State of the Hogs: Kelley speaking the right language

By: Clay Henry
Published: Tuesday, October 17, 2017
Arkansas quarterback Cole Kelley walks toward the sideline during a game against Alabama on Saturday, Oct. 14, 2017, in Tuscaloosa, Ala.
Photo by Ben Goff
Arkansas quarterback Cole Kelley walks toward the sideline during a game against Alabama on Saturday, Oct. 14, 2017, in Tuscaloosa, Ala.

— Cole Kelley speaks plainly now. Interviews are great. So is his huddle presence with proper wording of the play calls.

There was a time when center Zach Rogers worked with Kelley on the second team and had to ask the true freshman quarterback from Lafayette, La., to slow down and talk in something other than something akin to Cajun.

“I'm not sure what it was actually that what he was saying,” said Rogers, now working with Kelley on the first-team offense as the Arkansas football team prepares for its first home SEC game Saturday night against Auburn.

“It was a pretty thick accent. But he's pretty easy to understand now. Maybe we are used to him now. Maybe he's just talking the way we talk now.”

The key is for everyone on the offense to be on the same page and some of that has to do with the way Rogers communicates, too. He made his first start at center last week at No. 1 Alabama, with senior captain Frank Ragnow sliding over to right guard.

That meant Rogers had to identify the strong side of the defense, pointing to the middle linebacker or the strong safety. That went well for the most part.

“I did it all right,” Rogers said. “There was one time that Frank said, 'Wait a minute,' and pointed to a safety and showed me something I didn't catch. It was some movement ahead of the snap and we changed the call and got it right.”

There was a lot that went right, but Kelley still said he's got some things to clean up.

“I think the main thing, I have to eliminate the bad plays,” he said. “I think what I'm mainly talking about is the turnover.”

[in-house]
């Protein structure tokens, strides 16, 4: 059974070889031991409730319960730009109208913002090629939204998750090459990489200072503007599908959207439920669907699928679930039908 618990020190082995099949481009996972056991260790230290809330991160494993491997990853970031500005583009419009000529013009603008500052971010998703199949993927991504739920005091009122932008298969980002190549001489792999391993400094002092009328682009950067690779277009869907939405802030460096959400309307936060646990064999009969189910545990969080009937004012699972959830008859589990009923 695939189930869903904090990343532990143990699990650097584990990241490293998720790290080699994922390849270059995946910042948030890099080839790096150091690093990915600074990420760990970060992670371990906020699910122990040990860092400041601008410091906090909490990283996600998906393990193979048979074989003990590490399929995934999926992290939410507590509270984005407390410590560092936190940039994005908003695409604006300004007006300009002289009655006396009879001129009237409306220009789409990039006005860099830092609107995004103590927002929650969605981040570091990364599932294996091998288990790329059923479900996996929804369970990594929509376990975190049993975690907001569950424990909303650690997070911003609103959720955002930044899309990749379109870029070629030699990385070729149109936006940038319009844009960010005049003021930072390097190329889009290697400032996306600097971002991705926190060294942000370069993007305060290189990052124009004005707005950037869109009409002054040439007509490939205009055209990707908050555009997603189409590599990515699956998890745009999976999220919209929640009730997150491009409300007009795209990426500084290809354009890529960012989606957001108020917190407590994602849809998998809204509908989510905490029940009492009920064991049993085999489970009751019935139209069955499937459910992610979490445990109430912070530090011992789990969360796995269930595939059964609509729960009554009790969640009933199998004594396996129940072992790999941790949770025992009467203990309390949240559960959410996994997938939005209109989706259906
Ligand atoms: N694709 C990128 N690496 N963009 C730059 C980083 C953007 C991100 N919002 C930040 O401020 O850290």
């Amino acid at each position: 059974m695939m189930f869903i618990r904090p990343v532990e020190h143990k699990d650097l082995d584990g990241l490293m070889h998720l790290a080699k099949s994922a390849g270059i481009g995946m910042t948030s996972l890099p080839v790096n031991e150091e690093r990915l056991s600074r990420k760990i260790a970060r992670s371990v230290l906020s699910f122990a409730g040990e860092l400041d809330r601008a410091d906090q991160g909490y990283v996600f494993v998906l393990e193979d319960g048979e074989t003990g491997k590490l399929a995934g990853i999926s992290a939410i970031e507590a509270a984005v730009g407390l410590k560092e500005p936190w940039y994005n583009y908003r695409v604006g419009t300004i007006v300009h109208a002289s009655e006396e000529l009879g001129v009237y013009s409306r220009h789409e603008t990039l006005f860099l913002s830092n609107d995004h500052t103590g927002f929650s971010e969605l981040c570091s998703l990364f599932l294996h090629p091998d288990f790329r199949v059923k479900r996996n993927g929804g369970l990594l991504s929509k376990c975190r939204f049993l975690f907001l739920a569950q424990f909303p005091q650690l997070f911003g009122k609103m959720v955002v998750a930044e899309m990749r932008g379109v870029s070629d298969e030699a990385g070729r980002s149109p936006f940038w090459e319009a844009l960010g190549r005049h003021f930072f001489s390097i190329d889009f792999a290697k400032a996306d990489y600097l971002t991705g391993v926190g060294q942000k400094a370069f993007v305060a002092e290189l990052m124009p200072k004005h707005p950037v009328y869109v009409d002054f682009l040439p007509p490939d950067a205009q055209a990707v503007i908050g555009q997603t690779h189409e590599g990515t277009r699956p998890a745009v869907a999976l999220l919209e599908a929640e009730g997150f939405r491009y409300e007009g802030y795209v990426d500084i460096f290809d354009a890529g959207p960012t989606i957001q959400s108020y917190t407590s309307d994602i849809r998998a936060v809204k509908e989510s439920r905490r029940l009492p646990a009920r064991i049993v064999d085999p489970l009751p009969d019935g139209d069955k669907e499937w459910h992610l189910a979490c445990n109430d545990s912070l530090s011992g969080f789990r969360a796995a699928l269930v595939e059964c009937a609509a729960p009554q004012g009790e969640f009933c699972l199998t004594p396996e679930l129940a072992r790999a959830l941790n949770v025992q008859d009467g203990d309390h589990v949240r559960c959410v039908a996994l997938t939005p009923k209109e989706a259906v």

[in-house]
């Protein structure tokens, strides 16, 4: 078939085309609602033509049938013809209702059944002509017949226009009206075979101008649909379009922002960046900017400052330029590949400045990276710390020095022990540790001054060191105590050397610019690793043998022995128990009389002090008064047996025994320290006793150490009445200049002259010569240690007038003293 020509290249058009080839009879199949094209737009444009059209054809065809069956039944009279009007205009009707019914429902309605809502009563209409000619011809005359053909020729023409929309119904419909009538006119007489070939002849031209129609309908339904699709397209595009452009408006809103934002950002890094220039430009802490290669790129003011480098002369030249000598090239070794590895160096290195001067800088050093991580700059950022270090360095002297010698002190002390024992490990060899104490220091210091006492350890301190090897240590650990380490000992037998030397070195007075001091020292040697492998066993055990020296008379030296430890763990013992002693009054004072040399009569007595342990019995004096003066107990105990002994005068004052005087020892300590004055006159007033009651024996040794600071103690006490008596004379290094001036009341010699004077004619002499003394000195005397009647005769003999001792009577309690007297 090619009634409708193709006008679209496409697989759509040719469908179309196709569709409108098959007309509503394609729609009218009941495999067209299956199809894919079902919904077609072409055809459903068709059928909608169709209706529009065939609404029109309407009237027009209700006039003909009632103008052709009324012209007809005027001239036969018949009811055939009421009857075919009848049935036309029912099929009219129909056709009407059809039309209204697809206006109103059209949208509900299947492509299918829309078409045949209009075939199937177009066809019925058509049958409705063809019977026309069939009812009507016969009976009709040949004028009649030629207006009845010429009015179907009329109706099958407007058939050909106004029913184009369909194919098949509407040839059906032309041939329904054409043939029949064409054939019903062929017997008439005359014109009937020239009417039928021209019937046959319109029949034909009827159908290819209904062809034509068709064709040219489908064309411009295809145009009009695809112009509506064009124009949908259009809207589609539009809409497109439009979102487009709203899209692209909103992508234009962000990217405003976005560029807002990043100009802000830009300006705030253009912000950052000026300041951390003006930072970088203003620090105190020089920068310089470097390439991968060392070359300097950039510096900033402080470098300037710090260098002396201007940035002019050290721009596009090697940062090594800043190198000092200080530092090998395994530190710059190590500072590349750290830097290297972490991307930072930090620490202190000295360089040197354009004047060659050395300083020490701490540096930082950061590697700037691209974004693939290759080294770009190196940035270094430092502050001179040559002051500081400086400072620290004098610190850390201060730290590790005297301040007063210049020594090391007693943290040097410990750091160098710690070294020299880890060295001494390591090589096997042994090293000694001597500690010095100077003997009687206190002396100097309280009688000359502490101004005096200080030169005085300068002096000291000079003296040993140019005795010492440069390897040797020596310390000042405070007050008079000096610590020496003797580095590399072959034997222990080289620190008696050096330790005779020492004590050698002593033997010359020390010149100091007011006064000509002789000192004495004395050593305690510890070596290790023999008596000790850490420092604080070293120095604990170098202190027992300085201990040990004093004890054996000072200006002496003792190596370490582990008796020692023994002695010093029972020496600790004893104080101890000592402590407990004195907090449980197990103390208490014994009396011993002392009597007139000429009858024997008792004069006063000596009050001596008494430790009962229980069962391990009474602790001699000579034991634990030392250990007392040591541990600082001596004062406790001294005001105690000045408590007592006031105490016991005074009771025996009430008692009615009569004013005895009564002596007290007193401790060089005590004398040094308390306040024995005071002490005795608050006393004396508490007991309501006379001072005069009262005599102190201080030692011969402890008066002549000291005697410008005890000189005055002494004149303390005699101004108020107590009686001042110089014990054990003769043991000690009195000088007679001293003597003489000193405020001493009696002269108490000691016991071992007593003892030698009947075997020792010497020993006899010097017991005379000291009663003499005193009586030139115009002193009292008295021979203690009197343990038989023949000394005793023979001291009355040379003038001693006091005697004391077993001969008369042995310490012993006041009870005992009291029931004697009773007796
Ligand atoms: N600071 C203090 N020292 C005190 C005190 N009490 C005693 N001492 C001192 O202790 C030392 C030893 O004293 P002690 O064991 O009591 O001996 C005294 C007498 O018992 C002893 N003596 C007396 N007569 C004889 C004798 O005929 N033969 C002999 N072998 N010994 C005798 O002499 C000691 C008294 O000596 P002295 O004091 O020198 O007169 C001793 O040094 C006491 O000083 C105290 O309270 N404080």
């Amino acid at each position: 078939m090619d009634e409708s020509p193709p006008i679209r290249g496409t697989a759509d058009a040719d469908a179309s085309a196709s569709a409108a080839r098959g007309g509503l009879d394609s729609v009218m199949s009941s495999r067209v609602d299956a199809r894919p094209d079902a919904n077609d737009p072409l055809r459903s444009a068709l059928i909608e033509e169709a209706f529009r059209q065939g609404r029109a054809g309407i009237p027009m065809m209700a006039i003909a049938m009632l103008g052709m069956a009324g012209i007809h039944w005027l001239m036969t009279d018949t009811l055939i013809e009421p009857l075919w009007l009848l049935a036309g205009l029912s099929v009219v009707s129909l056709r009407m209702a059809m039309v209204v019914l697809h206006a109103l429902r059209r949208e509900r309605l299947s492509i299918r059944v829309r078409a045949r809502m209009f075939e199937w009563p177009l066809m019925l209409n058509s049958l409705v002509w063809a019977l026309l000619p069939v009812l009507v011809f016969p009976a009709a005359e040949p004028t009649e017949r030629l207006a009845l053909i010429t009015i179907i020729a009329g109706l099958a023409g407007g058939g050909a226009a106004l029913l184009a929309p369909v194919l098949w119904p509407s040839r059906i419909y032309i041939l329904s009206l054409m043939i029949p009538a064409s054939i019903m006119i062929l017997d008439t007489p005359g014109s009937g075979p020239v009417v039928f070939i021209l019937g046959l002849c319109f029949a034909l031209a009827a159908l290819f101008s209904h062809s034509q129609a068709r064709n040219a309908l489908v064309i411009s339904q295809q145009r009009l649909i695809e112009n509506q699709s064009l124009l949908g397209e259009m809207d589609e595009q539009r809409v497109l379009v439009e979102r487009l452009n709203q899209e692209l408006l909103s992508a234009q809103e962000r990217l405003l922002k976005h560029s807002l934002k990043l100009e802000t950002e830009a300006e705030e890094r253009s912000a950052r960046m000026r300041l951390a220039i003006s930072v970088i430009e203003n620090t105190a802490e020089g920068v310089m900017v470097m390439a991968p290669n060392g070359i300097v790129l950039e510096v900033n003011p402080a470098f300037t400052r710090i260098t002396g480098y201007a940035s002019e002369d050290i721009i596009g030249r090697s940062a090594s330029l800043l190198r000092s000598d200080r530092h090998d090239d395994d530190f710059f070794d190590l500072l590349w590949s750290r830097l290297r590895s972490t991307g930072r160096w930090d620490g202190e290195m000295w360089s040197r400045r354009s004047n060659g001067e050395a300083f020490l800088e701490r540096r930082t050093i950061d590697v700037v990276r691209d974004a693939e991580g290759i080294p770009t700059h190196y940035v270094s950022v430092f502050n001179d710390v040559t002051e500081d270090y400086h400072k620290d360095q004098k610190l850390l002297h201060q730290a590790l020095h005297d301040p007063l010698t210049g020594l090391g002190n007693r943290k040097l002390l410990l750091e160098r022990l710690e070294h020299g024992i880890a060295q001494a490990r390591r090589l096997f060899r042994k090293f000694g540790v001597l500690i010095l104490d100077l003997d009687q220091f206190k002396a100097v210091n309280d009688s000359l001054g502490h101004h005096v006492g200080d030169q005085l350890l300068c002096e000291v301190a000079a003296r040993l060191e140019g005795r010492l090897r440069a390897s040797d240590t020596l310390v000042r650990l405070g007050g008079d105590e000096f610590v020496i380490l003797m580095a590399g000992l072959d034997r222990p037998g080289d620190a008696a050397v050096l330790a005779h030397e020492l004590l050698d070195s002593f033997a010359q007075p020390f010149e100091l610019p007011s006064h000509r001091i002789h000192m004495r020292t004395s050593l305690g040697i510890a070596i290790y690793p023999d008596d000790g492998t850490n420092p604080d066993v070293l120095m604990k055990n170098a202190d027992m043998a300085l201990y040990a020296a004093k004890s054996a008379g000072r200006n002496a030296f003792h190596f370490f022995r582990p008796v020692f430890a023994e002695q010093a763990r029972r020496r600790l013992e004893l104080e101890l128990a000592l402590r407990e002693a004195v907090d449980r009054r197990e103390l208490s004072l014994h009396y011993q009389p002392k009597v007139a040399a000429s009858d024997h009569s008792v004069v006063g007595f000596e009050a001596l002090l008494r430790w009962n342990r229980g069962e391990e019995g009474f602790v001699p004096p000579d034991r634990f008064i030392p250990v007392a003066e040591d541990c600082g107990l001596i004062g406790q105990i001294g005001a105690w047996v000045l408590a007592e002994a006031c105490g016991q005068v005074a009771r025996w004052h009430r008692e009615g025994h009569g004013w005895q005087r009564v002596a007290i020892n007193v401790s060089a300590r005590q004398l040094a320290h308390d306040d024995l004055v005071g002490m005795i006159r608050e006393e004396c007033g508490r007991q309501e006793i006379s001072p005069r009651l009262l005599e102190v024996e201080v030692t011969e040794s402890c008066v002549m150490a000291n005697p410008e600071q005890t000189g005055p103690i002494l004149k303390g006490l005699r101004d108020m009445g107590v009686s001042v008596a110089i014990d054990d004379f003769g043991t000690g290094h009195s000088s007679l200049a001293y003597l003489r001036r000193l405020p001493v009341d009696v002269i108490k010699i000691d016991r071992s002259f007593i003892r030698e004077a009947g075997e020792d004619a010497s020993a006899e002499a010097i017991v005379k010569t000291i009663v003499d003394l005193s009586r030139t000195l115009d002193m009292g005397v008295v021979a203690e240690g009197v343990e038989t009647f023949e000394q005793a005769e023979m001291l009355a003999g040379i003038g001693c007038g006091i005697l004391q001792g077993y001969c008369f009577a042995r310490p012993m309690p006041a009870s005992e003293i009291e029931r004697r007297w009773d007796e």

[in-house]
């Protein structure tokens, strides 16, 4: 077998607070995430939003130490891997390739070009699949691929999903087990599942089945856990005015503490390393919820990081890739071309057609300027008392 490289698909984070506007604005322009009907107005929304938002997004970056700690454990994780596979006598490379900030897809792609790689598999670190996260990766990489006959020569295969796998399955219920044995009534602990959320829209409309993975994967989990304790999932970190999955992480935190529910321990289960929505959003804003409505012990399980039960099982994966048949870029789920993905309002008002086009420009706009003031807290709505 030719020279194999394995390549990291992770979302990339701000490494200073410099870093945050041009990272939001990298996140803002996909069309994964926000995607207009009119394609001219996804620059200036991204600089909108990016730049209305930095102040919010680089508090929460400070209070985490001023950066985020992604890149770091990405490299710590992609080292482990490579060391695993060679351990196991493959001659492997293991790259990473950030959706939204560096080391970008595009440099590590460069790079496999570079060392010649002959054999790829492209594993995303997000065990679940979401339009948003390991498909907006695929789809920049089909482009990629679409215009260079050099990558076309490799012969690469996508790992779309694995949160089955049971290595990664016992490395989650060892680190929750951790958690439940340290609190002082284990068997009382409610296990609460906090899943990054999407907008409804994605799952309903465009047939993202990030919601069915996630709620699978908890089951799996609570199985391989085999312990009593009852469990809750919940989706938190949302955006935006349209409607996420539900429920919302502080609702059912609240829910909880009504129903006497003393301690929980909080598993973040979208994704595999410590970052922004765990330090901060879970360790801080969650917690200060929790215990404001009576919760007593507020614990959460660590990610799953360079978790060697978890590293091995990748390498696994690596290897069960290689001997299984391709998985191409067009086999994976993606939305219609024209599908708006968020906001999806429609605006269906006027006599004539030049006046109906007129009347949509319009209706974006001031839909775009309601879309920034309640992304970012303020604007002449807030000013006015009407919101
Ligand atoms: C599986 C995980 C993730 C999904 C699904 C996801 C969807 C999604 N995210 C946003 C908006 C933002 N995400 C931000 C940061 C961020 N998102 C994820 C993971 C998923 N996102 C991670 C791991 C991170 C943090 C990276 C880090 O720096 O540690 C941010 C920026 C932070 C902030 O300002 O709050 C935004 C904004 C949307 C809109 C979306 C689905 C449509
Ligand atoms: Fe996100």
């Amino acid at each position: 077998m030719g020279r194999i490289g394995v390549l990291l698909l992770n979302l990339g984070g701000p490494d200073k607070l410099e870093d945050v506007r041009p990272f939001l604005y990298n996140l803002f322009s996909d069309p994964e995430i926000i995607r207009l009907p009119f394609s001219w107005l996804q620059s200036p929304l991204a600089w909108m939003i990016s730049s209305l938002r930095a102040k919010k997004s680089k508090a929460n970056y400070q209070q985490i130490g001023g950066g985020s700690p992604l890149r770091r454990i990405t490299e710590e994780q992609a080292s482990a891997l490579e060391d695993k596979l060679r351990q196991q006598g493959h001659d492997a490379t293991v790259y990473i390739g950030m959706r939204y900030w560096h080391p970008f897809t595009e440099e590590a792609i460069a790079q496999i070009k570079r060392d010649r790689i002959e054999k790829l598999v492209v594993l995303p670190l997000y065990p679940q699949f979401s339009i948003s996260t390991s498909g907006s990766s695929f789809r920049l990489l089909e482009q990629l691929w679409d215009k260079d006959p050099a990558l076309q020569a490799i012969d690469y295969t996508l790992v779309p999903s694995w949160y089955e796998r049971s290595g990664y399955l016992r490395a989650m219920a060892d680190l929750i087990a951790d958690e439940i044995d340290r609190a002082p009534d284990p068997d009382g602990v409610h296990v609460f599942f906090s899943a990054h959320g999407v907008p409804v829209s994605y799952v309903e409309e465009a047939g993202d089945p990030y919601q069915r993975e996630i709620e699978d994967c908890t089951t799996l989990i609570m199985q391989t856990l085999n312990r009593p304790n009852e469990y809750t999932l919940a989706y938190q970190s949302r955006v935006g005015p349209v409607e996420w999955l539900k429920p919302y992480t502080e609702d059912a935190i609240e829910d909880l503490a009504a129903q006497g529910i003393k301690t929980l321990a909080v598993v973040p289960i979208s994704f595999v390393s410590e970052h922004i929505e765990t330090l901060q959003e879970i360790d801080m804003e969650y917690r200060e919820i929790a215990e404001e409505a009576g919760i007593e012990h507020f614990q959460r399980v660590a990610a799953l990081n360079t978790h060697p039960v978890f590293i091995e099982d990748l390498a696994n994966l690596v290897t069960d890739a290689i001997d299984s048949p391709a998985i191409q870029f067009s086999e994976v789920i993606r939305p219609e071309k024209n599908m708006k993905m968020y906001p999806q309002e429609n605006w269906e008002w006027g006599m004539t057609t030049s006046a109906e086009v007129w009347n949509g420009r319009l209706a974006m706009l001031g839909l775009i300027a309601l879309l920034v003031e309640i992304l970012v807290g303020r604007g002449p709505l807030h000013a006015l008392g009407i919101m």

Kelley threw an interception out of a scramble. He'll try to throw it away or take a sack next time.

“That's the thing that I have to eliminate,” he said. “Yeah, there were some things to clean up, but that turnover is the main thing.”

What about his tough to understand vocabulary? He's cleaned that up, too.

“I think so,” he said. “I guess I did have to slow down a little for the guys.”

It's full speed ahead now. Austin Allen might be out for several more weeks. It's Kelley's ship and everyone seems on board, even Kelley.

“Honestly, I didn't think I'd say this, but I think my confidence is higher now – even higher than before the Alabama game,” he said.

Told teammates and coaches like his confidence, Kelley said, “I think if the quarterback doesn't have confidence you wouldn't expect the team to be confident in the quarterback.”

There wasn't a better confidence boost than head coach Bret Bielema putting the ball in Kelley's hand for the two-minute drill at the end of the first half. Kelley is disappointed he didn't deliver on the goal line on a last-second pass to Cheyenne O'Grady. Alabama defender Ronnie Harrison was hanging over O'Grady's back when the ball arrived. Kelley challenged the referee on the play as the team's left the field for halftime.

“Coach B showed a lot of confidence in me,” Kelley said. “I thought it was a great route by our receiver. I put the ball in a good spot. The only way the defender could have made a play on it was to be draped all over him. I talked to the ref. I was frustrated not to get that call.”

Kelley's first two starts are going to be agains two of the nation's best defenses. There's one good thing, Auburn runs the same base calls and looks as Alabama. Auburn defensive coordinator Kevin Steele studied under Alabama coach Nick Saban.

“Auburn is very similar,” Kelley said. “Of course, it's different players. Structurally, it's the same look. The preparation and tape study is almost the same, though.”

Kelley did move the ball against Alabama, sometimes in an up-tempo scheme. He said that's still in the game plan.

“We can do that,” he said. “But we can get in a huddle, too. Either way is fine with me.

“I think when you go up-tempo it catches the defense off guard and makes it tougher for them to execute their blitzes. That's what happened a little bit.”

Kelley didn't knows it's a tough defense.

“All I know though is that we have to win the game,” he said. “No matter what, you have to win this game. It's an exciting time. It's an important game, but all of them are important. We want to win this game at home.

“It's a little weird that it's our first SEC game here and that just makes it more important. That's all I want to do, win this game.”

It was clearly spoken and clearly understood.


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